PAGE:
Assessing and Responding in Real Time to Online Anti-vaccine Sentiment during a Flu Pandemic
The perceived safety of vaccination is an important explanatory factor for vaccine uptake and, consequently, for rates of illness and death. The objectives of this study were (1) to evaluate Canadian attitudes around the safety of the H1N1 vaccine during the fall 2009 influenza pandemic and (2) to consider how public health communications can leverage the Internet to counteract, in real time, anti-vaccine sentiment.
We surveyed a random sample of 175,257 Canadian web users from October 27 to November 19, 2009, about their perceptions of the safety of the HINI vaccine. In an independent analysis, we also assessed the popularity of online flu vaccine-related information using a tool developed for this purpose. A total of 27,382 unique online participants answered the survey (15.6% response rate). Of the respondents, 23.4% considered the vaccine safe, 41.4% thought it was unsafe and 35.2% reported ambivalence over its safety. Websites and blog posts with anti-vaccine sentiment remained popular during the course of the pandemic.
Current public health communication and education strategies about the flu vaccine can be complemented by web analytics that identify, track and neutralize anti-vaccine sentiment on the Internet, thus increasing perceived vaccine safety. Counter-marketing strategies can be transparent and collaborative, engaging online "influencers" who spread misinformation.
Prior to the 2009 influenza A (H1N1) pandemic, public health experts recognized that communities throughout the globe were deficient in pandemic planning (Mareinniss et al. 2009) and could benefit from strategies to increase vaccination rates. In any epidemic, high vaccination uptake is essential in order to limit transmission, protect groups at high risk, reduce the number of severe outcomes and prevent an overload of health services use. Inadequate information about the protective effects of a demonstrably safe flu vaccine reduces immunization rates, contributing to a more rapid spread and wider distribution of an epidemic. Healthcare workers are at particular risk, and, accordingly, in some jurisdictions such as Ontario, it is a hospital board–level responsibility to ensure rapid-response emergency preparedness plans are in place to protect the safety of hospital workers in the event of an infectious outbreak (Seeman et al. 2008).
Systematic reviews show that vaccines prevent infection, complication and death, especially when provided to groups at high risk (Jefferson et al. 2008). Why, then, do many people choose not to be vaccinated? Reasons include a lack of familiarity with the epidemiological facts, a lack of support or notification from the healthcare system and unfounded fears about vaccine safety (Baeyens 2010; Maurer et al. 2010). Common fears are that a new vaccine has been rushed to production with insufficient prior research, that it has not been adequately tested and that long-term studies are needed (Seale et al. 2010). General anti-vaccination sentiment has been growing worldwide due to the well-publicized but unsubstantiated link between flu immunization and autism; between hepatitis B vaccination and multiple sclerosis in France; and between convulsions and sudden death and human papillomavirus immunization in Austria, Germany and Spain (Alvarez-Pasquin et al. 2009).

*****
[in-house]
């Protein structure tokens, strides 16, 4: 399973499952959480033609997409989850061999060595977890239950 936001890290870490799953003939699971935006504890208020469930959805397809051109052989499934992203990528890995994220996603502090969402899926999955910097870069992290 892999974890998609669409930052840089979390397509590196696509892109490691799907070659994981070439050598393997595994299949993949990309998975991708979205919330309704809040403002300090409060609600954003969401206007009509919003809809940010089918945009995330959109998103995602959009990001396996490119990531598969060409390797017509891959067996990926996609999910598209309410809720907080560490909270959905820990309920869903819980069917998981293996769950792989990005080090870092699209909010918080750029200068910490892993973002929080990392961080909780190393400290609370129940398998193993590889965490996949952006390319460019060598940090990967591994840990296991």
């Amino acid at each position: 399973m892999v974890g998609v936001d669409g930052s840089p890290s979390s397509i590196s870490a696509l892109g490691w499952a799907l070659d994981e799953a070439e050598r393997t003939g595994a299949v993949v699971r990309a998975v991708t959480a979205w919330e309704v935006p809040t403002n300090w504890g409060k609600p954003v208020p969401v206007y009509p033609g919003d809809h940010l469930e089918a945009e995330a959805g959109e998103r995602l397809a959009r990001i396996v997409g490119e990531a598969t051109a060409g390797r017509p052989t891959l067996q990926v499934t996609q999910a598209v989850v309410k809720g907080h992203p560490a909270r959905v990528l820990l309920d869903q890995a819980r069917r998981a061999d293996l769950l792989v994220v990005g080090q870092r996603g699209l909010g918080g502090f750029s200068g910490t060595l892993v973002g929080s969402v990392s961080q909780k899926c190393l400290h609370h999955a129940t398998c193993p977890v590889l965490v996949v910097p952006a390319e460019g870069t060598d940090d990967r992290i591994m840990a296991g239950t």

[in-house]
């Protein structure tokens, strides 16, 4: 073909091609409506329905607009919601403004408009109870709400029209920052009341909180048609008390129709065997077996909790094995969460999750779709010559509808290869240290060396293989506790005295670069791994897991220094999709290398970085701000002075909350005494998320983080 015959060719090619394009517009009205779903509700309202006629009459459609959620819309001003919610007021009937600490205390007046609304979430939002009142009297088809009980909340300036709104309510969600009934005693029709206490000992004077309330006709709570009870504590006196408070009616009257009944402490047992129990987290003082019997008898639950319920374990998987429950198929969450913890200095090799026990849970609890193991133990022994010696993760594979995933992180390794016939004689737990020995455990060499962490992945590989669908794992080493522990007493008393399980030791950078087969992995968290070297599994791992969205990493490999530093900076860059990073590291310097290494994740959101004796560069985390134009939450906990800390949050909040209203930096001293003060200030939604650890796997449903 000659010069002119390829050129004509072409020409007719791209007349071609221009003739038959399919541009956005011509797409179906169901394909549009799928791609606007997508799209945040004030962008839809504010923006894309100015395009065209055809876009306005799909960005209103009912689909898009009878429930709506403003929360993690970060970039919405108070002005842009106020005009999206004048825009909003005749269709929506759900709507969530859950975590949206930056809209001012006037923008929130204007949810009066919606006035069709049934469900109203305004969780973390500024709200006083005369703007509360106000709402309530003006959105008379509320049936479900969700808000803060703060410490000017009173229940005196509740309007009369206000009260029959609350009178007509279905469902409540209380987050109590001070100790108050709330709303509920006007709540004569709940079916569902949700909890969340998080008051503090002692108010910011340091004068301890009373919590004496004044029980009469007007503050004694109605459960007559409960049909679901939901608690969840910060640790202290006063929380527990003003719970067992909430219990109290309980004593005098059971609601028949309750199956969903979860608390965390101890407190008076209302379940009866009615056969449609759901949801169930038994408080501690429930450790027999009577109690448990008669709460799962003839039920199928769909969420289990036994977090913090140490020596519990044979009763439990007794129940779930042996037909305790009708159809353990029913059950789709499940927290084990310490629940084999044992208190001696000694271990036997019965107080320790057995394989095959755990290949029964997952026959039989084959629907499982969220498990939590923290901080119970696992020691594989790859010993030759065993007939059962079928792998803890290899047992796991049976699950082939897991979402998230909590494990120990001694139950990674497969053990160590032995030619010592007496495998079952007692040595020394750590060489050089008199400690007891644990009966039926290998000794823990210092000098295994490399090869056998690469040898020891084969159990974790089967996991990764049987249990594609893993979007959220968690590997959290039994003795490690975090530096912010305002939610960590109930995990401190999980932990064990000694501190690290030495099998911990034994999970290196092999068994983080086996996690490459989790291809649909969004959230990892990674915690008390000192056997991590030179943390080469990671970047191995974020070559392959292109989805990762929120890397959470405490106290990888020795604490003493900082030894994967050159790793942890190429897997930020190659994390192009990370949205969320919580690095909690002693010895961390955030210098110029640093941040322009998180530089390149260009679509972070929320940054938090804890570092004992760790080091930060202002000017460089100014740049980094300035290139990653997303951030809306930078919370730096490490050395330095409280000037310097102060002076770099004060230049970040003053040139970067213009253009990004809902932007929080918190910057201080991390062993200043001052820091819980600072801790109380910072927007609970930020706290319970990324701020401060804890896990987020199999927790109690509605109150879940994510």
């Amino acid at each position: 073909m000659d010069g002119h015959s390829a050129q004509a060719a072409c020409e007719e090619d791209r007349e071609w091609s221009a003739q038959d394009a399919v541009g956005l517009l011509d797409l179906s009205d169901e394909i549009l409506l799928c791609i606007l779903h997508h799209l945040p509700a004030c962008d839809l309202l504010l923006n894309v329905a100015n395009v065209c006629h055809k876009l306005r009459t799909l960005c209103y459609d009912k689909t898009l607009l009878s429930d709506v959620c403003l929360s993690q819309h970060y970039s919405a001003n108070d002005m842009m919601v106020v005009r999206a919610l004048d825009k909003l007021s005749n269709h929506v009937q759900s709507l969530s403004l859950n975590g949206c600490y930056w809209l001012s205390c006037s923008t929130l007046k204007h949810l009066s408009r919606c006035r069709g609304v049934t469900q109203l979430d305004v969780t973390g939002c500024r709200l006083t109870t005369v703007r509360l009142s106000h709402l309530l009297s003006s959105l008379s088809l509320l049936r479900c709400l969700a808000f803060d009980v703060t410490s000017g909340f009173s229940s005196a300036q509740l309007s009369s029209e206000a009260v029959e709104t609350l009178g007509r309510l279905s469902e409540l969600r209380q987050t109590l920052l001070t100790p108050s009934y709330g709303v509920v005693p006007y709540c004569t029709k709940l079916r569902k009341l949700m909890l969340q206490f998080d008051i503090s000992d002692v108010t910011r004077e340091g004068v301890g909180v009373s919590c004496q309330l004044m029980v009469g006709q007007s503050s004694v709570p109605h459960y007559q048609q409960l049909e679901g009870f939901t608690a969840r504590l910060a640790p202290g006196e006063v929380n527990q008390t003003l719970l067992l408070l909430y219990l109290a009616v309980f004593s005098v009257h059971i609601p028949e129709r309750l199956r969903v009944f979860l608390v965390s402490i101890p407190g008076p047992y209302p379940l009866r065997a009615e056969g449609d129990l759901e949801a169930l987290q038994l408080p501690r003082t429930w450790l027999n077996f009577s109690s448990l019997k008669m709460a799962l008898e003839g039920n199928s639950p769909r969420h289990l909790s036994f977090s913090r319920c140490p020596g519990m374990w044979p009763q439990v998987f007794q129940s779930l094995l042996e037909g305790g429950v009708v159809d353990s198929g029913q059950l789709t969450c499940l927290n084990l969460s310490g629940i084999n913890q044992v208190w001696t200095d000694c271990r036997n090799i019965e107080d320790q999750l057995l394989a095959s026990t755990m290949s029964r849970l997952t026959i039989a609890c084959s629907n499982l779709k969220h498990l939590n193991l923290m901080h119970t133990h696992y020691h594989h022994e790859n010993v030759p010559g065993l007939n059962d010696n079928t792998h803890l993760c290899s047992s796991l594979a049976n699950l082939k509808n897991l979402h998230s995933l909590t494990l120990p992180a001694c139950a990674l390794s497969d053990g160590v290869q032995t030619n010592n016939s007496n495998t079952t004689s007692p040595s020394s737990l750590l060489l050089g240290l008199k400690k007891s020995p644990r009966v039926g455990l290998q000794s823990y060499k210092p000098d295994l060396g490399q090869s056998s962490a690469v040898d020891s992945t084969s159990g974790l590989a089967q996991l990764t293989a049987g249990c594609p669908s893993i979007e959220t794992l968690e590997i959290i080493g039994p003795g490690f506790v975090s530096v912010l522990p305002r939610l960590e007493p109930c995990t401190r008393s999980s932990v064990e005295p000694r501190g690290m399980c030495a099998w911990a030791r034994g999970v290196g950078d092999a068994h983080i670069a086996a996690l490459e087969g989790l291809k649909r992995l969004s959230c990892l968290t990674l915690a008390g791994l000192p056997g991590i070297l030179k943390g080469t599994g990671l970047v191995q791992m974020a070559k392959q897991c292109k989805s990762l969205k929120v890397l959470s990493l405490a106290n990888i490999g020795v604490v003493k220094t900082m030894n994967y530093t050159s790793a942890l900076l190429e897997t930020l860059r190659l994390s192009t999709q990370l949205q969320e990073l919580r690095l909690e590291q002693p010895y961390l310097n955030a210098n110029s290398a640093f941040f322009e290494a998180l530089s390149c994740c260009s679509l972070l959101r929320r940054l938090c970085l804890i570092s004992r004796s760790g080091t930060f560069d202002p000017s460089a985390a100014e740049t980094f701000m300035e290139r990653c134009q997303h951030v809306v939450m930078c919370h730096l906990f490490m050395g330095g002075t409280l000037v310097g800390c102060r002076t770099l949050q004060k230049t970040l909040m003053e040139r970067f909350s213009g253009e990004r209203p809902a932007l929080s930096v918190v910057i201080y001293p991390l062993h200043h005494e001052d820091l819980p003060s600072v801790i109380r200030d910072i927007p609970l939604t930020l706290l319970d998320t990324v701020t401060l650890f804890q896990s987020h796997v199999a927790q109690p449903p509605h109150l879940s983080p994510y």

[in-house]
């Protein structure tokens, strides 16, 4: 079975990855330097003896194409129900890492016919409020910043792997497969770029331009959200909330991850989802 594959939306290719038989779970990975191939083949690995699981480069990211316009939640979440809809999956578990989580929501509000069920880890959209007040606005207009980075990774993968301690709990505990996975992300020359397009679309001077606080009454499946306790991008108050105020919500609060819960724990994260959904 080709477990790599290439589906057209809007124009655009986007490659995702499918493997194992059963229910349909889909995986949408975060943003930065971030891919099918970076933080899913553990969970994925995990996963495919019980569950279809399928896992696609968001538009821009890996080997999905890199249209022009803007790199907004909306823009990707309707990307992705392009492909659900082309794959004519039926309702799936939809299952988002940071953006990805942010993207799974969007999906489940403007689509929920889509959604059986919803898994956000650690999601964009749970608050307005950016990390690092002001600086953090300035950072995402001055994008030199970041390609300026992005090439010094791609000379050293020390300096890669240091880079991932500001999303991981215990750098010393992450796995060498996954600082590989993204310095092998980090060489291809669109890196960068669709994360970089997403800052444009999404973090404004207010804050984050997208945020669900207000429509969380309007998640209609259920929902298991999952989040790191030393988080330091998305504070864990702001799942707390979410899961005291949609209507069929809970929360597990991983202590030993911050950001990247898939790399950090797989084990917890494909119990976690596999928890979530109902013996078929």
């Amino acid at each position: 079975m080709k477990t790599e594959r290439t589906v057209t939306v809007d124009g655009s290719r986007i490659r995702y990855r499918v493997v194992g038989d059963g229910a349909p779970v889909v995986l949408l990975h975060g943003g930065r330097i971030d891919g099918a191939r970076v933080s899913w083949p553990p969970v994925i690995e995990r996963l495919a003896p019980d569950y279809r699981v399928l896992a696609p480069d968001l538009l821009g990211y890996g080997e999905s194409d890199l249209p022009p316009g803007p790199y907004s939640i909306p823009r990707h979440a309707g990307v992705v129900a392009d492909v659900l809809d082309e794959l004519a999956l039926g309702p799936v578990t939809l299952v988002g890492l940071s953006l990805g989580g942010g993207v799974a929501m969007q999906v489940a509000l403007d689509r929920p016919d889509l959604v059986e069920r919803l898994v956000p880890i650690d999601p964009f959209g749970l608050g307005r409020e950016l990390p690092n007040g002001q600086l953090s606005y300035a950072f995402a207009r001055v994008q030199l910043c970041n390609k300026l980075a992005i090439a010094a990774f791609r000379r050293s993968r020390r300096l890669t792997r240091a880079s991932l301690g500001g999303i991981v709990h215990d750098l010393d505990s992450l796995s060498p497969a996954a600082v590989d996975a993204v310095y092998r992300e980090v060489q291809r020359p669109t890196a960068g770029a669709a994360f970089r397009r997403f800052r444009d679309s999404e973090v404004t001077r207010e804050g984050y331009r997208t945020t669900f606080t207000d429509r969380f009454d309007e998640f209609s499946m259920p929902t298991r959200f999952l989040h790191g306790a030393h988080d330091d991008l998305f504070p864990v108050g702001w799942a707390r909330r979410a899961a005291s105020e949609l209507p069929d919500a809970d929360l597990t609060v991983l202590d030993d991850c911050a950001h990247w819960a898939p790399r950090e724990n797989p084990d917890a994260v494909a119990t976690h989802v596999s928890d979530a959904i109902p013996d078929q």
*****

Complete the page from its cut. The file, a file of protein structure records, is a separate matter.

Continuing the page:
Efforts to offset the arguments of the anti-vaccine movement, to calm public fears and to provide accurate information require sustained, effective public health communication. Concerns about safety and side effects need to be addressed; as well, transparency is required about the vaccine development process. Was this successfully accomplished in Canada? A poll conducted between October 1 and 5, 2009, by Harris-Decima revealed that only a third of Canadians intended to get vaccinated, 11% described themselves as very concerned about H1N1 and 25% reported being somewhat concerned (Harris-Decima 2009). The federal health minister noted that the biggest challenge to preventing the spread of the virus was communicating the need for vaccination. Health Canada's information about vaccine safety was broadly disseminated on posters, on buses and subways, in multi-language newspapers and on social media such as Facebook. The information was posted on government and hospital websites across Canada, and Health Canada's website was prominently hyper-linked via mainstream Canadian media news sites. This seemed like a logical communications strategy given that the news media have been a leading source of public health information (Gollust and Lantz 2009).
The challenge with social risk communication in the age of the Internet is the increasing fragmentation of media (Sunstein 2007). Today, Canadians access health information not through print newspapers, radio or cable television but predominantly through the Internet. For at least five years, the first place people seek health-related information has been the web (Hesse et al. 2005). Unfortunately, some Internet sites and postings, light on facts and packed with emotionally laden anecdotes, worsen concerns regarding vaccination safety (Maurer et al. 2010; Wolfe et al. 2002).
Given the degree to which the public accesses vaccine-related information online, we wanted to track whether online postings about the H1N1 flu vaccine were undermining ongoing communications efforts by public health authorities during the fall of 2009. We also wanted to know whether anti-vaccine sentiment escalated after Health Canada's approval of the vaccine and, if so, to suggest Internet communications strategies (Rizo et al. 2005) at the national, regional and hospital levels that could assess, monitor and, ideally, counteract such sentiment.